The cast comprises singers Susan McFadden, Lynn Hilary and Mairead Carlin and violinist Mairead Nesbitt, the Aontas Choir and a chamber orchestra, plus Irish stepdancers. Like Lord of the Dance and Riverdance, this production changes members periodically, but strong artistic direction maintains consistency and regularly freshens things with new pieces. Admission is $102, $62 and $42. 800-745-3000. www.palacealbany.com.

Short cuts

Those shows are in big places; these, in small ones.

Malian guitarist Oumar Konate plays the Sanctuary for Independent Media (3361 6th Ave., Troy) on Friday at 7 p.m.

He plays “desert rock” with a trio (percussion, balafon and bass), making music of peace and reconciliation. $10. 272-2390 www.mediasanctuary.org.

Diego Garcia plays on Saturday at WAMC’s The Linda (339 Central Ave., Albany). Rising like a rocket since leaving the band Elefant, the Brown University graduate and Detroit-born, Tampa-raised son of Argentine parents has been a big hit here at LarkFest and The Linda last year. $17. 465-5233 ext. 4. www.wamcarts.org.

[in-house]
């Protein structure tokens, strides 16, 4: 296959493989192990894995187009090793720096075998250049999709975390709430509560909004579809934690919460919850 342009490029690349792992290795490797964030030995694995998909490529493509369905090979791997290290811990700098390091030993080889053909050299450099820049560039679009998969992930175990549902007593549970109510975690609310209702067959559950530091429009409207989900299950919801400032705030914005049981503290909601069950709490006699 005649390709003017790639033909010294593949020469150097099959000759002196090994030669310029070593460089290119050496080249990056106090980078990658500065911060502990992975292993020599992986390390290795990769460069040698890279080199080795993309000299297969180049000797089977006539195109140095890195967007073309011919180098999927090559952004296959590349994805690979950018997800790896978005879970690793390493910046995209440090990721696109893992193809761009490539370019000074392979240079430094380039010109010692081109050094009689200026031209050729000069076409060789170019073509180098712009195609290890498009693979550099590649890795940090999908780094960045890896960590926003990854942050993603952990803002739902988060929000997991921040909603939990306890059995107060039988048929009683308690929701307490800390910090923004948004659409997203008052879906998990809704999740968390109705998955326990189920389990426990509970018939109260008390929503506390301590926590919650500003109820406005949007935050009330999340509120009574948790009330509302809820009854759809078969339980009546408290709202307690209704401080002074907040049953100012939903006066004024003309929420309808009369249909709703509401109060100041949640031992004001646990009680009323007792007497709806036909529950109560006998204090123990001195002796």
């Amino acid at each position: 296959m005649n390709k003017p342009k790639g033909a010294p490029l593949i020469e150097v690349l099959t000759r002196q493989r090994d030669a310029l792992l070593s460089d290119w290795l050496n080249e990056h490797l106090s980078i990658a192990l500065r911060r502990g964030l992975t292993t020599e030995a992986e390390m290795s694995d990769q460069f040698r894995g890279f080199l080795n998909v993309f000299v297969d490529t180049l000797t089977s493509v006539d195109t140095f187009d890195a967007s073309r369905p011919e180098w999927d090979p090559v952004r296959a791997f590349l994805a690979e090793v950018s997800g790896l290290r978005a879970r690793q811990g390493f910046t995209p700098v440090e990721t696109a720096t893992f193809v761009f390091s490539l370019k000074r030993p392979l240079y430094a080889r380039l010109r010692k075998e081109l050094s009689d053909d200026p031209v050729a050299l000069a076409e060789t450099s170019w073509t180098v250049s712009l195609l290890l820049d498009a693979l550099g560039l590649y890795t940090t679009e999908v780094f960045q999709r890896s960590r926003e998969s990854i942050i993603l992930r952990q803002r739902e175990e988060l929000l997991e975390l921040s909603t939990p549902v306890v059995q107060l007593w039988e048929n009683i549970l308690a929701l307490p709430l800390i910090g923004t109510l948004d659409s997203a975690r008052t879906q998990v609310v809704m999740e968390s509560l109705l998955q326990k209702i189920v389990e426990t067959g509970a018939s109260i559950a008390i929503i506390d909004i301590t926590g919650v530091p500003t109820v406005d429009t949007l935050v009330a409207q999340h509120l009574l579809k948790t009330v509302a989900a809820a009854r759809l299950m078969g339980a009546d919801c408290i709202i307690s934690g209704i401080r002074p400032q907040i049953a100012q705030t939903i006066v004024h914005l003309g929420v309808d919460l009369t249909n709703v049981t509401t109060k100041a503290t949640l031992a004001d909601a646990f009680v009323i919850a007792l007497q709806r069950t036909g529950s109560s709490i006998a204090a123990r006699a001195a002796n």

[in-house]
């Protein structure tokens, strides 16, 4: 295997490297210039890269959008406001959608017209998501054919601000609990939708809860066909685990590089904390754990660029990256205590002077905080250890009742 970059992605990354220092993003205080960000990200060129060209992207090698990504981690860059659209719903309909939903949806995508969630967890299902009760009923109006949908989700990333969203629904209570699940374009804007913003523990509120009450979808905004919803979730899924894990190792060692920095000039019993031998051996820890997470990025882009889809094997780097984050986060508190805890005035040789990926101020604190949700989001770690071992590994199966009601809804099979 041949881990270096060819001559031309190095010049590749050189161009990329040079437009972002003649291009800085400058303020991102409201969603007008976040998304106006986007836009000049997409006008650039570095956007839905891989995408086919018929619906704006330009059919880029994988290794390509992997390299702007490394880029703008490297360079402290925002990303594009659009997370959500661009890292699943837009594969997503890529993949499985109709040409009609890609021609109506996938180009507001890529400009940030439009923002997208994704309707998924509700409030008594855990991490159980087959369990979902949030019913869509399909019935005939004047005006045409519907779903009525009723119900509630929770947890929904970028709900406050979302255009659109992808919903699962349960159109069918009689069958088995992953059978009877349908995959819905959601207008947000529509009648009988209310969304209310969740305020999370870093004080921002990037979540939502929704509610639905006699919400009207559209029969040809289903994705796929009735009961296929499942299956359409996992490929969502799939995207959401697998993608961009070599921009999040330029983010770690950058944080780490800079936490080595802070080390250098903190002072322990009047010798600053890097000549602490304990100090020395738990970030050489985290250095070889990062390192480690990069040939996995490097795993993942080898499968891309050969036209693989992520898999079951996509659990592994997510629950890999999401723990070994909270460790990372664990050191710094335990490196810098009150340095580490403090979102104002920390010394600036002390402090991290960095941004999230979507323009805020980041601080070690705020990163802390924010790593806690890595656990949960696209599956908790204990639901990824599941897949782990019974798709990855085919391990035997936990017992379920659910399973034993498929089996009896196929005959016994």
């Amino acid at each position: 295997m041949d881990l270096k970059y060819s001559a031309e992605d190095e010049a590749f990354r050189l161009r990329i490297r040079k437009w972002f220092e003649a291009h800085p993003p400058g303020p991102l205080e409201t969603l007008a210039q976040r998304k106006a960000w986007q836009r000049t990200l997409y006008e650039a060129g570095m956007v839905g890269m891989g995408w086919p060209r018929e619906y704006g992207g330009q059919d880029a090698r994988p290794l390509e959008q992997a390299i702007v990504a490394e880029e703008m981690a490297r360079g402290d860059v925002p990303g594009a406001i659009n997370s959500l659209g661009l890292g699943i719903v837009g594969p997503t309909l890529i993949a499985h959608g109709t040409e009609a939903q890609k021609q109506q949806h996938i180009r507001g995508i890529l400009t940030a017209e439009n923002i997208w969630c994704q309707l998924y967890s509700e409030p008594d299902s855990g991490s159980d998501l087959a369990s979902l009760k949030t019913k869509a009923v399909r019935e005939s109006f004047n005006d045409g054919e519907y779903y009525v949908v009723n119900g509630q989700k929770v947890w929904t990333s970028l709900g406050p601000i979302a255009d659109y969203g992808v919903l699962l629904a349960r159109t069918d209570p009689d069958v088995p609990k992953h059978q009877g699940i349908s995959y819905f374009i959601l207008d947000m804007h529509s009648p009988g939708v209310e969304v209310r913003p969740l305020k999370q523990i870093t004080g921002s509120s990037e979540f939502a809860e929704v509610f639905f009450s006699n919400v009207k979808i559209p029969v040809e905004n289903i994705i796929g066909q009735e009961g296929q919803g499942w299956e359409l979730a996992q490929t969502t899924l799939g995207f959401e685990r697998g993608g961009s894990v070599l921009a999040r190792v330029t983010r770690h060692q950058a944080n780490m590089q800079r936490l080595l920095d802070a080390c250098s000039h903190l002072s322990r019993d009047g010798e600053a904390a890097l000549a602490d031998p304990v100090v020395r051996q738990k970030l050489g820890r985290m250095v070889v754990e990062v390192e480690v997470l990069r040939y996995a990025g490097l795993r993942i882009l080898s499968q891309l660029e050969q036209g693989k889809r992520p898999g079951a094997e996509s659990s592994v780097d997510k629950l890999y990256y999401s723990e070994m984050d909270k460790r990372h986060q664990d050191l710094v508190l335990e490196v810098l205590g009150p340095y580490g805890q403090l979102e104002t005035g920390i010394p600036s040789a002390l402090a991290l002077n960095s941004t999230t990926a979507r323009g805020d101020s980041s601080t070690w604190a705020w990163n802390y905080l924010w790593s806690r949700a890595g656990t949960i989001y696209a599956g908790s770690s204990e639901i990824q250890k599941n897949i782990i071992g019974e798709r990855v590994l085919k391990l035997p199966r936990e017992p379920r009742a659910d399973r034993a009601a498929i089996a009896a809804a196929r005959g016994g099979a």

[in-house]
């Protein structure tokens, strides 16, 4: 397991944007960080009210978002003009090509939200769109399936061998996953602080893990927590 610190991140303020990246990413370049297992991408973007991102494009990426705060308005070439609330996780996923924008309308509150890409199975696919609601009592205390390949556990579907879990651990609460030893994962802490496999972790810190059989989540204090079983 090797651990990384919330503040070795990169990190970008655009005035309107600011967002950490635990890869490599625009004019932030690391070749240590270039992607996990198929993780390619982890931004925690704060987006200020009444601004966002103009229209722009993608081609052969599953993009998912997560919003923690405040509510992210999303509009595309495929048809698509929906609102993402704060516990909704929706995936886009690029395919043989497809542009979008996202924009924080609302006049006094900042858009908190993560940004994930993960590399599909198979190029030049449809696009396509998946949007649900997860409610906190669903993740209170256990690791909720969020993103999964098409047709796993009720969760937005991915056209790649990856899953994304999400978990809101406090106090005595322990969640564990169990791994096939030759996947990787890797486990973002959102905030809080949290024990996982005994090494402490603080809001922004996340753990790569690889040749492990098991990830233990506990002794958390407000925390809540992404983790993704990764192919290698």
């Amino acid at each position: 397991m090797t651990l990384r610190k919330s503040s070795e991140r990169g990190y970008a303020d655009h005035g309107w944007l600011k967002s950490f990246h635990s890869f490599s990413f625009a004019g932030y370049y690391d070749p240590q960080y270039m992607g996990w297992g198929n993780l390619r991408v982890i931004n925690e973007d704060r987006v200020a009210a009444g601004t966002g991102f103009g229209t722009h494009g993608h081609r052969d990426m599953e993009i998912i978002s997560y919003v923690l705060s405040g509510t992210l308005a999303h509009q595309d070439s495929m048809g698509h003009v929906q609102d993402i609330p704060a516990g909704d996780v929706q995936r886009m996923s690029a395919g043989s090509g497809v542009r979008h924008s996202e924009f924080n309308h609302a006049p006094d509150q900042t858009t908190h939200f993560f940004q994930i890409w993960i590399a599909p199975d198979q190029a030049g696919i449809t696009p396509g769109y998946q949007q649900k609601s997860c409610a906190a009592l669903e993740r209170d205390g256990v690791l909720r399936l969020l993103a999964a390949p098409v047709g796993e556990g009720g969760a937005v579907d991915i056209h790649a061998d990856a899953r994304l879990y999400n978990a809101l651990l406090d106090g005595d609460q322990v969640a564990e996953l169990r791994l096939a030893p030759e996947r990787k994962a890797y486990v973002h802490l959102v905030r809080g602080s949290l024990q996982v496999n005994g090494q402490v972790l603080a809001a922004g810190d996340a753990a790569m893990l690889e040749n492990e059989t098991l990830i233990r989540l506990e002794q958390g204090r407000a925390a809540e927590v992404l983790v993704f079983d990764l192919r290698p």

The veteran folk trio Huxtable, Christensen & Hood play Caffe Lena in Saratoga Springs on Saturday at 8 p.m. Performing together since meeting as Skidmore students — they’re faculty age now — they return every year to a warm welcome, often with drop-in guest performers. $15, advance; $17 door.

On Sunday, Louisiana-born singer-songwriter Mary Gauthier (say “Go-SHAY”) returns to the Caffe. Her backstory — teenage runaway, addict, chef — informs her candid songs, and she has proclaimed her new album “Trouble and Love,” due later this month, to be a “transformation record.” 7 p.m. $22, advance; $24, door.